Two weeks ago one of my uncles – George Patino – died of a heart attack.  My brother’s middle name was George, named after our uncle.  My brother considered being an architect, like my uncle.  My oldest son’s first name is Stephen, named after my brother, Steven.  See how things come round like that?  How the memories and the connections and the love never really goes away?  That’s in my novel, too.  Those connections that carry us through, that maintain our will to live when times are dark, and show us that life can still be good, even great and beautiful. 

When you read advice on writing, you often get the message that you should write what you know and not be afraid to put yourself out there, not hold back.  When I started working with Lisa, she said there would be places I would go that would be…uncomfortable.  I think this is part of what she meant.  I didn’t sign up for this when I started my urban fantasy, that much I know.  I had no intention of putting myself out there like that, of exposing my wounds.  Nor did I make the connection between my choice of characters – someone who will, theoretically, never die – and the sense of loss I continued to carry.  Still carry.  But perhaps it was too be expected.  If you hold something in so long, it will find a way out.  So I will continue to put myself out there – in my writing, and maybe one day ‘in real life’.  Though sharing this face-to-face with someone too often, or with too many people, is not something for which I’m ready.

Put yourself out there, bare all.  It may hurt, you may cry, but it will help not only your writing and your ability to connect to readers, it will help your soul.

Tears still flow…


For My Uncle George August 19, 2010

Filed under: Baby Steps, Baby Steps — justwritecat @ 6:18 pm


Here is my story, in honor of my Uncle George, who passed away this week, my Uncles Charlie (Peewee) and Eddie and my Dad (always the sneaky one).  I entered this story to Janet Reid’s short story contest.  We were required to use the following words:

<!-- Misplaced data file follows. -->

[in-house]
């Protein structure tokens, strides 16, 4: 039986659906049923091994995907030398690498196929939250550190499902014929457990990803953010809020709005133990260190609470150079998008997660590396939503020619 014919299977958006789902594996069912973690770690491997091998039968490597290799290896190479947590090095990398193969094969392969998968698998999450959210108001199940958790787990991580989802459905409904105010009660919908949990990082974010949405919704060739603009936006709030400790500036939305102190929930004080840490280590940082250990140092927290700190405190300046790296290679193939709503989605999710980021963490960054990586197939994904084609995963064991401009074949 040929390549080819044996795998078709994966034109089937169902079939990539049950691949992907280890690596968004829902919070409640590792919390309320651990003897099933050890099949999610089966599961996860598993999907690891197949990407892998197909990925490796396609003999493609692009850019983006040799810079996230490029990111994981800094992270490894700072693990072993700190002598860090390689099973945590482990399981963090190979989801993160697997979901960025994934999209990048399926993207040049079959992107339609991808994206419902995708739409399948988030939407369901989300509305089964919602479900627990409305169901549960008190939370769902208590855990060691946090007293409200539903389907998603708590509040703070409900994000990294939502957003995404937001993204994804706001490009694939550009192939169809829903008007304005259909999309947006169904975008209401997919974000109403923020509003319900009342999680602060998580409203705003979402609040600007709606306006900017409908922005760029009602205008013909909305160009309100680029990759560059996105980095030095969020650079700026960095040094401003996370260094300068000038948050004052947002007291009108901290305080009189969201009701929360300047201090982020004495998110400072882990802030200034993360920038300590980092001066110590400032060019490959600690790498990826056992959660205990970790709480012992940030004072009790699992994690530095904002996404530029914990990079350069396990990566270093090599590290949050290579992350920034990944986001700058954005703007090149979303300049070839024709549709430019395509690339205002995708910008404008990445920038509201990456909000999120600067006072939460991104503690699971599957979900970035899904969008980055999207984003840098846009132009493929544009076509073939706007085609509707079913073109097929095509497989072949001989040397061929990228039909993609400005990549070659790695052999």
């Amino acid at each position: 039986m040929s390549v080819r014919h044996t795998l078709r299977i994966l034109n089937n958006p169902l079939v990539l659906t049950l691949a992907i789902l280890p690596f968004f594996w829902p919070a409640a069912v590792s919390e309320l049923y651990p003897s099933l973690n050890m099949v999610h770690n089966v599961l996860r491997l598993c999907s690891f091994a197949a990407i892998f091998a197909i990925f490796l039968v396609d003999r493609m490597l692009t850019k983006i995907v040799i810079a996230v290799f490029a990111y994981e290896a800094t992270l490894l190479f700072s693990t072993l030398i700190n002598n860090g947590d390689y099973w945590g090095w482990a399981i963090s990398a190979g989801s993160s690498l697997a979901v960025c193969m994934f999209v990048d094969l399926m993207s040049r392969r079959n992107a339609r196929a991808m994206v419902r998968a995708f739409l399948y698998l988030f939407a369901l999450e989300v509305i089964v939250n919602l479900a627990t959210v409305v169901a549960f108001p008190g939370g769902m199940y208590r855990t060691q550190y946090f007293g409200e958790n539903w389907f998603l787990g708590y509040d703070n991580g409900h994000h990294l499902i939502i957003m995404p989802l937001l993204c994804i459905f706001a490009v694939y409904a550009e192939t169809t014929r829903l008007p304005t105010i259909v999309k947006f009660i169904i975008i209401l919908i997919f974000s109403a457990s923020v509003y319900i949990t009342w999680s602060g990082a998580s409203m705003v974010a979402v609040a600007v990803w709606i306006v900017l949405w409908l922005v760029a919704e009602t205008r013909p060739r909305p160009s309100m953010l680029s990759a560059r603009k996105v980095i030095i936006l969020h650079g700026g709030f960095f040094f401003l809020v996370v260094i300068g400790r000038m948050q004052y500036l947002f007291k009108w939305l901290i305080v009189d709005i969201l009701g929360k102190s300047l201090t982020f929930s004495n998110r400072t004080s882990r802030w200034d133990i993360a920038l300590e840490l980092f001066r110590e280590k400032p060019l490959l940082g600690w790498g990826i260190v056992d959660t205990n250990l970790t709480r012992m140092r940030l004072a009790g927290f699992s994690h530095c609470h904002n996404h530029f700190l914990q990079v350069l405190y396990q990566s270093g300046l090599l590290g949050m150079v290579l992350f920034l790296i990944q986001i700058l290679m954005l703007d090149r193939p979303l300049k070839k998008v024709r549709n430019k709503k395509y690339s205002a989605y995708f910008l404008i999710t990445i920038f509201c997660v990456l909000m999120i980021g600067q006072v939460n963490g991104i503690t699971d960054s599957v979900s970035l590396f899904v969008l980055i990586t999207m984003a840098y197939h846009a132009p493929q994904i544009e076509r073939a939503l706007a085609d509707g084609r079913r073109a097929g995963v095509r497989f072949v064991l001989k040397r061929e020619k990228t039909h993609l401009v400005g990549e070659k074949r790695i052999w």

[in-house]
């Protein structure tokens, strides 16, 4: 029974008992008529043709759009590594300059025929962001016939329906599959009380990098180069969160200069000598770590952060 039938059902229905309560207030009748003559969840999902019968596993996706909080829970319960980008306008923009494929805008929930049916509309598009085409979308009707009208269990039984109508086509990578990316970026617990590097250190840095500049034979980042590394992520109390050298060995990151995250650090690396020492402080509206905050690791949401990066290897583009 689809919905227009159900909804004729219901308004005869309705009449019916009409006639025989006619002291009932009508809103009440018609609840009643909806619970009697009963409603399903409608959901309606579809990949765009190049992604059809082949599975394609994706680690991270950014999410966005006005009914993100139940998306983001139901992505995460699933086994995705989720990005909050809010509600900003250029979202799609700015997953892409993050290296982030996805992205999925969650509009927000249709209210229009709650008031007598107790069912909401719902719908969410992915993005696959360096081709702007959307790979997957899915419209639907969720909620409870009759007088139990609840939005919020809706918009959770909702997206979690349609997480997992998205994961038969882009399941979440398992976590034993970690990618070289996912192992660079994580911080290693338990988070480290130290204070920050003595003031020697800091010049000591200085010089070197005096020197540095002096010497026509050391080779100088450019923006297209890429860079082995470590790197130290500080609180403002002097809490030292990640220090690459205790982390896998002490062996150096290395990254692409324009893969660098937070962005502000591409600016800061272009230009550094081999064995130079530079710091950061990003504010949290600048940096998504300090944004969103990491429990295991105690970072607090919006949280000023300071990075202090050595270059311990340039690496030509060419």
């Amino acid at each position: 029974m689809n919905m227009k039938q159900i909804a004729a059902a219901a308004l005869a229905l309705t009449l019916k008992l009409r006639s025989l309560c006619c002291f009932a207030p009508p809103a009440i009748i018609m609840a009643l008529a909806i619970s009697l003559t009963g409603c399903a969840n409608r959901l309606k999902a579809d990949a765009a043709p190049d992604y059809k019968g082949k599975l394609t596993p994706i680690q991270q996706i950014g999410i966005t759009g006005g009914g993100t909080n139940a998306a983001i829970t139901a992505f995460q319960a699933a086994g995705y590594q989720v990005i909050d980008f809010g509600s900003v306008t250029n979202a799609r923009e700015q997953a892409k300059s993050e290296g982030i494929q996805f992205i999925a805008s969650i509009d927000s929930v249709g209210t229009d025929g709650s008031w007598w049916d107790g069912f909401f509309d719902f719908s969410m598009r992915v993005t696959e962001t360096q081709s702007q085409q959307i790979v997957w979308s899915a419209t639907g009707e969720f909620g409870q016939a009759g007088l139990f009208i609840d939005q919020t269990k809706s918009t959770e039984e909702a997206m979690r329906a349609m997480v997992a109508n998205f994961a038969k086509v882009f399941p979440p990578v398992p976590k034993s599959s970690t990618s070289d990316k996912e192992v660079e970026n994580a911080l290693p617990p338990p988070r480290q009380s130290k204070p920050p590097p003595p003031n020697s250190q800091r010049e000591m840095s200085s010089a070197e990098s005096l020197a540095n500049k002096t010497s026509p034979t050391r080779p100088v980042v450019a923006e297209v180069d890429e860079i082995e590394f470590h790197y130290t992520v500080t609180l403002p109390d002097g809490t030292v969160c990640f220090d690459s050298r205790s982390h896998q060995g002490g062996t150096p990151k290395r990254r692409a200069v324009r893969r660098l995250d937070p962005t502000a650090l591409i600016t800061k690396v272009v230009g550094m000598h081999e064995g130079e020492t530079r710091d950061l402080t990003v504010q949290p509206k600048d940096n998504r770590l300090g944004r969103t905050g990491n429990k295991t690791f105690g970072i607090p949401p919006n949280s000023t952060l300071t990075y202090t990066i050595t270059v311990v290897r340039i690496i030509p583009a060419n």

• honeywagon
  •  flaws
  • stake
  • pivotal
  • fairbank


“He’ll be fair. Bank on it.”

 “I don’t know, Ricky. Stakes are high, there’s no room for—”

“You ever know me to not think through everything? Not work through any flaws in the plan?”

 “Still, Peewee said it was pivotal—”

 “Ah, he’s filling your head with words you don’t know. Trust me on this, George. We’re golden here, like honey. Wagon’s here! Let’s do this.”

The boys walked up to the car, now idling in the driveway. Their older brother Eddie, the only one allowed to drive the sacred family wagon, rolled down the window and turned to face them, a doubtful look in his eyes.

“Hey bro, we hear there’s a two-fer at the Dairy Queen. If we take Peewee, then there’d be one left over for you.”

Little Ricky knew everyone’s weak spot, and his brother’s was the sweet siren song of the Dilly Bar.


The First Fifty… July 27, 2010

Filed under: Editing,Writing — justwritecat @ 3:28 am
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Whew!  Two weeks of cold/allergies/who knows what else and I’m wiped out.  I didn’t write for an entire week.  Okay, three days but it seemed like for-ev-er.  I did a bit of revision work, but quickly realized that what one writes in an allergy-drug-induced state doesn’t always make sense the next day.  Non-drowsy, my a–.

So, the past three days have proven a bit more productive.  I’m off “my meds’ (hmmm, not sure that sounded right), and my mind’s clear and ready to get back to revision work.  My next session with Lisa is this week, so I’m excited.  To prep for the next call, I spent the last couple of days thinking about ‘the first fifty pages’.  My first fifty, to be exact.  Fifty pages seems to be the typical number of pages asked for in partial requests.  I’m not exactly sure why, but enough agents ask for that so there must be a good reason.  Just enough to get a solid idea on what’s going on, who the protagonist is, is this something I want to keep reading…that sort of thing, I guess.

So, to better consider if my first fifty have what it takes, I read (and reread) the first fifty pages of several urban fantasy books and took notes.  Here’s what I found out:

When I read the first fifty pages of several books, one of two things happened – either I found, on page fifty, that time had flown by and I didn’t want to stop reading.  OR, I held the book in my hand, trying to figure out just how much more I’d have to slug through based on the width of the book.  If it was an especially thick book, say 450 pages thick, I promptly placed the book in my ‘return to library’ bag.  If the book was oh, 250 pages thick…I gave it another twenty pages…and then put the book in the bag.  There really was no in between.  No, ‘well, it’s not that bad so I’ll keep reading because my other books are downstairs and it’s late and what if I get out of bed to go downstairs and I hear a sound and it’s a ghost or something’.  See how my mind works?  I either wanted to keep reading or I didn’t.  So – those pages either grab a reader and refuse to let go.  Or they don’t.  Of the half dozen or so books involved in this ‘test’, only two made the cut.